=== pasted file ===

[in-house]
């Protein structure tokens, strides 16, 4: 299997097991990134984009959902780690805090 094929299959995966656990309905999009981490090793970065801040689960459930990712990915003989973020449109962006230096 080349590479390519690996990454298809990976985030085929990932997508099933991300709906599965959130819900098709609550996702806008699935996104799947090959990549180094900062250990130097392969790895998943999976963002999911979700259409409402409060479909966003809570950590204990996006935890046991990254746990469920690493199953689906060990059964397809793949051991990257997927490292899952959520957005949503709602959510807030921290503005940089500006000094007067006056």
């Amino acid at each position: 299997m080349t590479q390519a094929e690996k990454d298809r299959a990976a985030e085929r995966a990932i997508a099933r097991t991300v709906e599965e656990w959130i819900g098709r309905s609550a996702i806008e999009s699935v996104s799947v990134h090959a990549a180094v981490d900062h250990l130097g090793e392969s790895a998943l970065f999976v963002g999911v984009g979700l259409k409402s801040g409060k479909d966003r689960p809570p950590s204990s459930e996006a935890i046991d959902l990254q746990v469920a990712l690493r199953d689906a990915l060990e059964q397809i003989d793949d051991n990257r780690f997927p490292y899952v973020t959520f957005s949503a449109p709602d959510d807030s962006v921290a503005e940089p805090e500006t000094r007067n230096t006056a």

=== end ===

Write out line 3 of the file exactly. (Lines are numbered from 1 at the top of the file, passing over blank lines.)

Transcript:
């Amino acid at each position: 299997m080349t590479q390519a094929e690996k990454d298809r299959a990976a985030e085929r995966a990932i997508a099933r097991t991300v709906e599965e656990w959130i819900g098709r309905s609550a996702i806008e999009s699935v996104s799947v990134h090959a990549a180094v981490d900062h250990l130097g090793e392969s790895a998943l970065f999976v963002g999911v984009g979700l259409k409402s801040g409060k479909d966003r689960p809570p950590s204990s459930e996006a935890i046991d959902l990254q746990v469920a990712l690493r199953d689906a990915l060990e059964q397809i003989d793949d051991n990257r780690f997927p490292y899952v973020t959520f957005s949503a449109p709602d959510d807030s962006v921290a503005e940089p805090e500006t000094r007067n230096t006056a």